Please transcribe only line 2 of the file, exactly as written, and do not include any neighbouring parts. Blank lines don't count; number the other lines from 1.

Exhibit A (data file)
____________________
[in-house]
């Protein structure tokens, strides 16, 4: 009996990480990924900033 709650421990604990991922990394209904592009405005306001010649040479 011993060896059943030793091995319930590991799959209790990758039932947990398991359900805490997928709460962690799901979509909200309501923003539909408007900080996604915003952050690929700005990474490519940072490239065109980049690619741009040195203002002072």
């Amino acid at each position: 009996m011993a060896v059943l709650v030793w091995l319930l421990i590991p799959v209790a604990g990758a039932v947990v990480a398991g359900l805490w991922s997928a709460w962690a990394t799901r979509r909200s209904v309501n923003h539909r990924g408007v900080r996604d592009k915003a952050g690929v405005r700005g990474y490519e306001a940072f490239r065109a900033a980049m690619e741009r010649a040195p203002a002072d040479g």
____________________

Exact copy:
């Protein structure tokens, strides 16, 4: 009996990480990924900033 709650421990604990991922990394209904592009405005306001010649040479 011993060896059943030793091995319930590991799959209790990758039932947990398991359900805490997928709460962690799901979509909200309501923003539909408007900080996604915003952050690929700005990474490519940072490239065109980049690619741009040195203002002072």